It's a simple formula but one which will be adhered to within the Golden Knights organization. Dominate at one level before moving on to the next.
Players drafted and injected into the Golden Knights system won't be given a pass to the NHL and the chance to learn on the job.
For any of this year's draft picks to make the NHL roster - they'll have to convince GM George McPhee and his staff they are not only better than others in the organization at their position - but also ready to swim with the rest of the NHL.
There's a distinction there. Vegas is an expansion team and admittedly has some holes in the roster. So, for instance, it's not a stretch to think a rookie could be among the team's top 12 forwards or eight D. But that won't be enough for McPhee to elevate that player to the NHL.
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This is a blank canvas and the opportunity to get the development curve right. Rushing a player and forcing him into the wrong situation isn't necessary. It won't happen under McPhee. Expect players to over-ripen rather than be green upon NHL arrival.
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Could a Cody Glass or Nicolas Hague or any other draft pick make this team? Absolutely. But they'd have to come into camp and dominate. To be the best at their position and to prove they can continue to excel once the regular season begins. And to stay at that level when the pace increases at Christmas and then again down the stretch as it does in the NHL every season.
McPhee won't want to burn a year of a player's entry level contract only to have him fade by December or to have the coaching staff wondering what to do with him.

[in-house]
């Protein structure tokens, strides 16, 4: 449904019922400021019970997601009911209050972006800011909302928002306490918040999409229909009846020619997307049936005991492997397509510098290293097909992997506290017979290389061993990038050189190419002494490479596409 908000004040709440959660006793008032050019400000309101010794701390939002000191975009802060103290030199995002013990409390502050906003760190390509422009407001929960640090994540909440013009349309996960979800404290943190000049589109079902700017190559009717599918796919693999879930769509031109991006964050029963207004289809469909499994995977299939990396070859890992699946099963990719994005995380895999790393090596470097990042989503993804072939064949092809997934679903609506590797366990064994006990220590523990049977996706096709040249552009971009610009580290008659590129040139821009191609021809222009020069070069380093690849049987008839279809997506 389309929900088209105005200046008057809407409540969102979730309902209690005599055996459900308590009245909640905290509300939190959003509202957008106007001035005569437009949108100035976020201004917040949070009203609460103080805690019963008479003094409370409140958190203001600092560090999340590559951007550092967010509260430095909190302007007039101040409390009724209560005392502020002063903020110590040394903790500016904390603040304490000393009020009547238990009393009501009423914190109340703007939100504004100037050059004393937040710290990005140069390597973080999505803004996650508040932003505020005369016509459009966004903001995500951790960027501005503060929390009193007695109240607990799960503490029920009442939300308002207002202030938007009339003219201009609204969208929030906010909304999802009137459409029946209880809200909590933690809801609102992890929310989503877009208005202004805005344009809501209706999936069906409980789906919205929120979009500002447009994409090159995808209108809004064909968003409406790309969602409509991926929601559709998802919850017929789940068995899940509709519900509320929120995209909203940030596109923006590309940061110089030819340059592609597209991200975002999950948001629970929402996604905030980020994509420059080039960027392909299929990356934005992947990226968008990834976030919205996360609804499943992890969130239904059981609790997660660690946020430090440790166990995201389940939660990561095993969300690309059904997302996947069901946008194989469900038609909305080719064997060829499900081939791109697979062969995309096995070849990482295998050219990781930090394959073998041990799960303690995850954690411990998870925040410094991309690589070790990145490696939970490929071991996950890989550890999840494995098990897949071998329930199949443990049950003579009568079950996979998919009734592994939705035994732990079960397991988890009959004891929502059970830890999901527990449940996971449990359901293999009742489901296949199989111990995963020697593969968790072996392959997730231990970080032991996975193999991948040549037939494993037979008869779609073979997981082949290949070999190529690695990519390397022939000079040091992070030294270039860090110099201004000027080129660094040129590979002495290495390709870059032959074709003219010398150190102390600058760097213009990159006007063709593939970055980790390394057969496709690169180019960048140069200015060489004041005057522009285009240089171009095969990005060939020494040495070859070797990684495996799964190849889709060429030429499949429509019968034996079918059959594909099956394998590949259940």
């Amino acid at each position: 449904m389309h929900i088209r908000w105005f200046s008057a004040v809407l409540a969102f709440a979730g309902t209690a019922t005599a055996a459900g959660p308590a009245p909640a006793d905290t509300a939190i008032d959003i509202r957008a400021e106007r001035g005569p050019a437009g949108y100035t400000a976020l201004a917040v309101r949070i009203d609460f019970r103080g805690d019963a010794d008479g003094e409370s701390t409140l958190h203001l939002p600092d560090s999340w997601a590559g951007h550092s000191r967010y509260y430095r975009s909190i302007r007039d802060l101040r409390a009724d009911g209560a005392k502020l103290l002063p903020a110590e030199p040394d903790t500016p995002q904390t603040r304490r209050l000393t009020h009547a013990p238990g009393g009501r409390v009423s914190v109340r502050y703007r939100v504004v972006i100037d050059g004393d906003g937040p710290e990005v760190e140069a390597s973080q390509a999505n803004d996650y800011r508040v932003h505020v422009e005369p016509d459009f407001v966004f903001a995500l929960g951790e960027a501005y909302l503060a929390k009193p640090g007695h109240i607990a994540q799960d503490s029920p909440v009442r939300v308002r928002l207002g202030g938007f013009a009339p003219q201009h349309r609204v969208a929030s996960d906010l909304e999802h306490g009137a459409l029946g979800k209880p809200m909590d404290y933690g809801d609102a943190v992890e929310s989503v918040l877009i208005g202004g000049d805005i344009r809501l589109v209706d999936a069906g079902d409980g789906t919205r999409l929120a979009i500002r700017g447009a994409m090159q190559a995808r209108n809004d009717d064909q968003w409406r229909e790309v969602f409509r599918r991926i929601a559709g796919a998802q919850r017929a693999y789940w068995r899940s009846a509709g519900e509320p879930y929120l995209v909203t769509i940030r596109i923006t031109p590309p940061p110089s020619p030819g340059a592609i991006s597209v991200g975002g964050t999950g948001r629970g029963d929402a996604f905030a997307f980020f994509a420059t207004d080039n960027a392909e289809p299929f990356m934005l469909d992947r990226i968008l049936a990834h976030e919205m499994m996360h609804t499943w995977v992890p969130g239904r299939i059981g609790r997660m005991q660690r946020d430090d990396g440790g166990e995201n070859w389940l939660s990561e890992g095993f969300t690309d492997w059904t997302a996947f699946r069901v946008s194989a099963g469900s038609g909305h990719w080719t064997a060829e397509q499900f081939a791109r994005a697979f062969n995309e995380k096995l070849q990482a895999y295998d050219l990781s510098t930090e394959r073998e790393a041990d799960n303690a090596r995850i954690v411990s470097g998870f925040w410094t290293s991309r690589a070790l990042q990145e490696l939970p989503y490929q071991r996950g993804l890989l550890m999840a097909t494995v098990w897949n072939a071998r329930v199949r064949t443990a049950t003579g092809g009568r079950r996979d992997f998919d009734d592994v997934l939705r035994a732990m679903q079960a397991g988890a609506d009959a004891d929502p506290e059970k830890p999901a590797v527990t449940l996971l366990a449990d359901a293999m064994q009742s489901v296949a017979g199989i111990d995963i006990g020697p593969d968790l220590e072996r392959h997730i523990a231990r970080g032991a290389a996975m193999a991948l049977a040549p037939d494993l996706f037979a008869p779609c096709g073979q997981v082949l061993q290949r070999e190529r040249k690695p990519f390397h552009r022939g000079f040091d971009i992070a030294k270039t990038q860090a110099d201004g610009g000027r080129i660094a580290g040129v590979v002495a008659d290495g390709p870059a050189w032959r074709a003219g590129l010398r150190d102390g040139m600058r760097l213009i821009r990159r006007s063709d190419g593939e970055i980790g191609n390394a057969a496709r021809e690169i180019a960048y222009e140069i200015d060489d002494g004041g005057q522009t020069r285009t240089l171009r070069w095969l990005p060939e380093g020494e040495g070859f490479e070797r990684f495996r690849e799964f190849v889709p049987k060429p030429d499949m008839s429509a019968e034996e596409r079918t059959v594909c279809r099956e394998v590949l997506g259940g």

If the player is on the top of Gerard Gallant's mind all the time and is constantly being sent over the boards regardless of situation - then McPhee might have a decision to make.
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The other piece of this equation is the defensive side of the game. Maybe a rookie shows offensive prowess out of the gate but he'll have to possess a complete game before he's told to secure a home Vegas.
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Trust is the biggest thing an NHL coach wants in a player. If a coach, who is hired to win and eventually gets fired because of too much of losing, can't trust a player - he doesn't call his name. Having a rookie sit in the middle of the bench for long stretches of games isn't good for the player or the organization.
So expect McPhee to be overly cautious. Expect his development default position to be set on slow.
Having a draft pick show up at camp and prove he's NHL ready would be a welcome problem if not an unlikely one. Gallant isn't afraid to play kids. They just have to be ready.
Perhaps the best example of McPhee's vision on this front is Erik Brannstrom, who will not attend Golden Knights training camp. Brannstrom's season in Sweden has already begun and rather than interrupt that learning curve for a few weeks of training camp - the first-round pick will stay at home. Development is taking precedence with Brannstrom as it will with all of McPhee's prospects. Actions, as always, speak louder than words.
McPhee can afford to be patient. He should be. It's the true path to success in today's NHL.